Retro Green Florals to the Rescue for Summer
There always comes that time in the deep trough of summer when the very idea of wearing perfume seems almost ridiculous. It’s fine when I am indoors and the air conditioning is running, but eventually it is necessary to step outside, whether to go home from work - on the bus, no less – or to water the thirsty garden. When the temperature approaches 100 degrees, I not only lose the will to live, but sometimes I even lose interest in wearing fragrance, which for me is even more alarming. Of course, part of it is just trying to avoid creating enemies at the office, but when it’s unbearably hot and sticky I just can’t seem to figure out what I want sometimes. That’s where my summer standby fragrance style comes in; the ethereal green florals. When no other perfume calls my name, I can count on one of these when the heavy hand of seasonal lag lays siege to the city.
Green scents were definitely out of fashion for a long time until niche houses and reissues of classics such as Robert Piguet’s Futur brought them back into focus recently; in fact all of the fragrances I am spotlighting are practically considered “vintage” these days even though they are only about thirty years old. The oldest is Silences by Jacomo from 1978, but I never knew of it back then. It’s the modern answer to the great Vent Vert by Pierre Balmain, opening with a veritable blast of galbanum and citrus leavened with citrus, hyacinth and other florals. Its development is somewhat more unisex and not a delicate as its predecessor’s, seeming to open with a floral burst and then become greener as it progresses instead of the other way around, but it is soothing and cool and just perfect for sinking into during a relentless heat wave. Spraying on Silences is like lying down in a darkened room with an ice pack. I do not know what silences was like when it was first released or how much it has been re-orchestrated, but I do have some vintage Vent Vert and that Queen of Green has definitely been dethroned with its most recent reworking, so in its place, Silences is an excellent choice. Find it at the discounters for less money than you ever thought possible for something this good.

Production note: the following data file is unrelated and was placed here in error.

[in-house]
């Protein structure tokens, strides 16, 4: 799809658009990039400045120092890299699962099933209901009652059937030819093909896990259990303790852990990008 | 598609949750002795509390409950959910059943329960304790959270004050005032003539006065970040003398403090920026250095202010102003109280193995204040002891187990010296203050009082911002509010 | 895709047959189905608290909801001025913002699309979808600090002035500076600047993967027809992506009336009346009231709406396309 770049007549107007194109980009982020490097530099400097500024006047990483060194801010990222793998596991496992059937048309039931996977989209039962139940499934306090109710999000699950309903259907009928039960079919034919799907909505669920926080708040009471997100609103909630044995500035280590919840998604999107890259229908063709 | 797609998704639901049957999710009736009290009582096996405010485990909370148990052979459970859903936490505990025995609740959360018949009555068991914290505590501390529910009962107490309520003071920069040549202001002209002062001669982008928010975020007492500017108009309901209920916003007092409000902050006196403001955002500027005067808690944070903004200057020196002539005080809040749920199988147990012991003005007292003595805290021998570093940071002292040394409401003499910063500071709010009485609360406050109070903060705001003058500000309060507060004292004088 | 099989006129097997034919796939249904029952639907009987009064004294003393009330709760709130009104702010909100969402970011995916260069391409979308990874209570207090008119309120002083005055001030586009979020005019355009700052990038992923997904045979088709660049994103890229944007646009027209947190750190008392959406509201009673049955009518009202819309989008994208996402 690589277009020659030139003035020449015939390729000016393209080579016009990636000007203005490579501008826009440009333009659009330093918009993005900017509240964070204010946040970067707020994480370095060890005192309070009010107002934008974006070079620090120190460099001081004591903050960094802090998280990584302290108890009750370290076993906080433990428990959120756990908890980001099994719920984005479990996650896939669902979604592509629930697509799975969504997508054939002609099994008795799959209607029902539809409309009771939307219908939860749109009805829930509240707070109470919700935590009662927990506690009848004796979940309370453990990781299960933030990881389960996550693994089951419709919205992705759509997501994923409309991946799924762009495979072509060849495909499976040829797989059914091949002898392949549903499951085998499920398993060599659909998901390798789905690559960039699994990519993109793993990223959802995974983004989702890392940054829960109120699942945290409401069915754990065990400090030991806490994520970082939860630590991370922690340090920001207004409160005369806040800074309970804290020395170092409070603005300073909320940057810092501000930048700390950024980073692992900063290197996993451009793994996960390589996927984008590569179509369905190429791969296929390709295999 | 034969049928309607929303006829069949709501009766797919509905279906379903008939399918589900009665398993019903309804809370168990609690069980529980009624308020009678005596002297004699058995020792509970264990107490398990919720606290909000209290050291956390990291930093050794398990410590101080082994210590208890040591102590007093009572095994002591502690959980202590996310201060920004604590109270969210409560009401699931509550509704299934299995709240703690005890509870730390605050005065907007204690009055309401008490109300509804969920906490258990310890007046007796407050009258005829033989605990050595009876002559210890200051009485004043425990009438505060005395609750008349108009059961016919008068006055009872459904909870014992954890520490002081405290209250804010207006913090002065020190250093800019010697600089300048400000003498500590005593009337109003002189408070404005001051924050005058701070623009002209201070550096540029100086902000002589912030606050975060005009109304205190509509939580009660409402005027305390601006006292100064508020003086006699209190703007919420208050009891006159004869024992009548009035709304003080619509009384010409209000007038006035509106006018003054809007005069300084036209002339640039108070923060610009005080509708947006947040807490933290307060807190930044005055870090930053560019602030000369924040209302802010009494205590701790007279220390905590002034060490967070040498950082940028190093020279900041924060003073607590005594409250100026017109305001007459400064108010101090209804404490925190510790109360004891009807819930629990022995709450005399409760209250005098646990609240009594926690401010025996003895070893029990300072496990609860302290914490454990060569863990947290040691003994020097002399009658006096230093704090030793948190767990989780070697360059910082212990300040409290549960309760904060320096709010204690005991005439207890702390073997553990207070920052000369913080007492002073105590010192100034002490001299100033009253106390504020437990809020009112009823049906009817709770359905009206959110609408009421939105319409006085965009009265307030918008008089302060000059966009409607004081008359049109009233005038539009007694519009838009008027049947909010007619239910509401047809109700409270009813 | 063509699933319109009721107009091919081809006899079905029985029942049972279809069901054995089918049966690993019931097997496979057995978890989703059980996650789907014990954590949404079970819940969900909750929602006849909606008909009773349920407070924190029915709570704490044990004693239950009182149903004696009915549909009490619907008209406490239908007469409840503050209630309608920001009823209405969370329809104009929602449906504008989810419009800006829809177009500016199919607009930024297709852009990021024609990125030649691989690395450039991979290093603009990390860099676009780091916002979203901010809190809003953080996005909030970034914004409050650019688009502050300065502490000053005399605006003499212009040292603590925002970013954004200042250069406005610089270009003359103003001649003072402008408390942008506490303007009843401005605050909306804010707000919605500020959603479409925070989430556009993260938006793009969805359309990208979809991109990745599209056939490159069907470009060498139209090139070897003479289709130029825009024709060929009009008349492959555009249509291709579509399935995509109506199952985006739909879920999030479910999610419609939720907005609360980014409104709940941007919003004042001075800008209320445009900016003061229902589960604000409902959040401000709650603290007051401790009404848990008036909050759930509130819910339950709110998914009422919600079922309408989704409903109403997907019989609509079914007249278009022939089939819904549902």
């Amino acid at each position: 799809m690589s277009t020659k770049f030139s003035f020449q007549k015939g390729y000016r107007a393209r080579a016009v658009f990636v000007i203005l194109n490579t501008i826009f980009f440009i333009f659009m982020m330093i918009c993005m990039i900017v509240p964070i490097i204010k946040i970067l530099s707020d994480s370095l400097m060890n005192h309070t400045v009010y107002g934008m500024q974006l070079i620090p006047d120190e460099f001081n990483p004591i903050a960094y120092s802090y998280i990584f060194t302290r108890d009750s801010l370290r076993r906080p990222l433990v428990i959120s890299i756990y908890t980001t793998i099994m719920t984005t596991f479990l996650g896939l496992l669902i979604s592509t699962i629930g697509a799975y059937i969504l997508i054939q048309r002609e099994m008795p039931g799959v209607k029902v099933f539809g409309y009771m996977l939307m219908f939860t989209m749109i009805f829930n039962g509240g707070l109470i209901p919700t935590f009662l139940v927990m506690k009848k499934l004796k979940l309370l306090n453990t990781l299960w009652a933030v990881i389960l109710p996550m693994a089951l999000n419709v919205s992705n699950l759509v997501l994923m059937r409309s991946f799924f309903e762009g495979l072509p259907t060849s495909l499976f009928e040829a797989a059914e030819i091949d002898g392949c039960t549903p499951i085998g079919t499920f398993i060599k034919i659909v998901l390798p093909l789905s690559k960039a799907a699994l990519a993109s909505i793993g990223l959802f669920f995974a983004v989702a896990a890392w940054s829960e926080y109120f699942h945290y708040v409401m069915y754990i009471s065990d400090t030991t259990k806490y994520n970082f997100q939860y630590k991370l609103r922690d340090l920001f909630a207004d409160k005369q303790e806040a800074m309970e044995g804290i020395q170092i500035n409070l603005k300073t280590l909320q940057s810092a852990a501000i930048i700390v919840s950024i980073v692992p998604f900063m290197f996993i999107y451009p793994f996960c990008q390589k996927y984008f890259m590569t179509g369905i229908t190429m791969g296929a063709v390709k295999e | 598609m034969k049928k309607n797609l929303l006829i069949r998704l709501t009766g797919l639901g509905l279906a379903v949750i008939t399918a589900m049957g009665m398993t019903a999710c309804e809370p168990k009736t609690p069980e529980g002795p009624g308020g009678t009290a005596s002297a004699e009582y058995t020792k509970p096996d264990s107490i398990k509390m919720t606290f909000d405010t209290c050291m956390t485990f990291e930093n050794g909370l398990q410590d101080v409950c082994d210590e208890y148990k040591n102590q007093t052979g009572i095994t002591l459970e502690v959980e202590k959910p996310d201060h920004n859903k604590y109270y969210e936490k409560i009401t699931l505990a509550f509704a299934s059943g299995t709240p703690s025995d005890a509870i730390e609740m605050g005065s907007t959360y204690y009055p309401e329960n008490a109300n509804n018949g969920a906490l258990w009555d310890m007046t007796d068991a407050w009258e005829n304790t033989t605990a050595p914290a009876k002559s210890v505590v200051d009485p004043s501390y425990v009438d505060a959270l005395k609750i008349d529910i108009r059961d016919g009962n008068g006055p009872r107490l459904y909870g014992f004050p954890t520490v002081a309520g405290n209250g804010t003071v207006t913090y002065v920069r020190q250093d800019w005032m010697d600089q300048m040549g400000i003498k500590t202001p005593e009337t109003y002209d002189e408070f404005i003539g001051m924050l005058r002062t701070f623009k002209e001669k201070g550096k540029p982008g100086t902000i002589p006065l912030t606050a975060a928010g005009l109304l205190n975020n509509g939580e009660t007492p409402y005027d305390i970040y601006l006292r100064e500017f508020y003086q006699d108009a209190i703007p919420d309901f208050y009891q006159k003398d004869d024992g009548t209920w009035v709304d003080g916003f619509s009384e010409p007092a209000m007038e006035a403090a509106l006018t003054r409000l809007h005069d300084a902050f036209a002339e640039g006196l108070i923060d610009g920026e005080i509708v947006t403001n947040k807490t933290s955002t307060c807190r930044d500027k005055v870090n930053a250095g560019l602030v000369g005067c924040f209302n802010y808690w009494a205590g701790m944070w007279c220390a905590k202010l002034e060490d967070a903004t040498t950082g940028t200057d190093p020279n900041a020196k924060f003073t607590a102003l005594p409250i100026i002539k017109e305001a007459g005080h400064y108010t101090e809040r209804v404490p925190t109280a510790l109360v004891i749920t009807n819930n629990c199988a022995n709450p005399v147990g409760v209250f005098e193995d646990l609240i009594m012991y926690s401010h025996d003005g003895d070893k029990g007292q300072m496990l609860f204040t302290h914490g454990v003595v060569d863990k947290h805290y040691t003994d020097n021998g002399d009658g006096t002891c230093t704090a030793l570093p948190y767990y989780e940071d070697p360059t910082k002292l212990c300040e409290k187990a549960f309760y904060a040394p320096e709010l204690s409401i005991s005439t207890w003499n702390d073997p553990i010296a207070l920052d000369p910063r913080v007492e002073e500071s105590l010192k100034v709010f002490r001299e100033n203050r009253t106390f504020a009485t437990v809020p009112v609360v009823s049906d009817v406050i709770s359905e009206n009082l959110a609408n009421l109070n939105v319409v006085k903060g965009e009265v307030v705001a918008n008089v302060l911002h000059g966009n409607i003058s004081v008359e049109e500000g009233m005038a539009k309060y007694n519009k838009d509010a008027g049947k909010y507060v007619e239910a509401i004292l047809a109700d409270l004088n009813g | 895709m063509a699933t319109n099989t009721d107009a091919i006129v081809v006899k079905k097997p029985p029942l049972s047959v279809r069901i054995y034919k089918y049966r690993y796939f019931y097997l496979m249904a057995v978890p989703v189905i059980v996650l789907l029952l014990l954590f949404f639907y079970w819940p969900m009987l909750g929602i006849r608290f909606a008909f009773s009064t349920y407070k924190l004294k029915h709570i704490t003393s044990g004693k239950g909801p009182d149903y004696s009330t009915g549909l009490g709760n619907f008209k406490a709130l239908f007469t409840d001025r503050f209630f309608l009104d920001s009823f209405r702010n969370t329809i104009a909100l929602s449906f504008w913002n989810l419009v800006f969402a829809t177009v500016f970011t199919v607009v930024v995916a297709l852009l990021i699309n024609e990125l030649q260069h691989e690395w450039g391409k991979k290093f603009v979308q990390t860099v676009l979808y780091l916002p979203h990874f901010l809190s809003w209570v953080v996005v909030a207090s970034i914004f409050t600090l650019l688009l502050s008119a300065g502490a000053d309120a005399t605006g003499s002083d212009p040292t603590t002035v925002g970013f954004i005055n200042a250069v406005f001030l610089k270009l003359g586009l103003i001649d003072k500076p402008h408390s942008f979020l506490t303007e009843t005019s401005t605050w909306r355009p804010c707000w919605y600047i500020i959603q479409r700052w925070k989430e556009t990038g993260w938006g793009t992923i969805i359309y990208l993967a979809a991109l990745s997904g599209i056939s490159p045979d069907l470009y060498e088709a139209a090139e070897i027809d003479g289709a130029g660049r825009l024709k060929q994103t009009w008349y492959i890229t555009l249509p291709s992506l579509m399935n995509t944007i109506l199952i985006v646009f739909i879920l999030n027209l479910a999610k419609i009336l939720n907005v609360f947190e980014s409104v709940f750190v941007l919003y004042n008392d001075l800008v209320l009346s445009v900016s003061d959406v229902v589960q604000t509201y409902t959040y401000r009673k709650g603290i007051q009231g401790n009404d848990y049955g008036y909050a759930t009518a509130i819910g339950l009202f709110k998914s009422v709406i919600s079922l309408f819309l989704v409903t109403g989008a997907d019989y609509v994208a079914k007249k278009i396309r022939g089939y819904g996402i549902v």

From 1980 comes the elegant Ivoire de Balmain, a perfume I foolishly ignored for years for a very silly reason; it was marketed as having been formulated with blondes in mind, and suited to their skin chemistry, but I am most definitely not blonde. Much later I rediscovered it, and what a lovely thing it is. It is more floral than green, but the back beat of cool grassiness is a constant. The galbanum in the top notes is but a whisper compared to the not-so-silent rush of Silences and its green character comes more from bergamot and other less ostentatious green elements. A rather unusual blend of notes such as jasmine, raspberry, carnation, nutmeg and pepper makes for a fascinating trip through the heart notes and a woody base with good quality oakmoss, sandalwood and labdanum gives it a lasting finish. I recently acquired minis of the vintage EDT and Parfum, and now I know what I have been missing all this time. Regrettably, Ivoire has been reformulated like all the Balmains, but it has suffered less than Vent Vert in this regard and it is still very lovely. It is still available at stores that carry the Balmain line as well as online.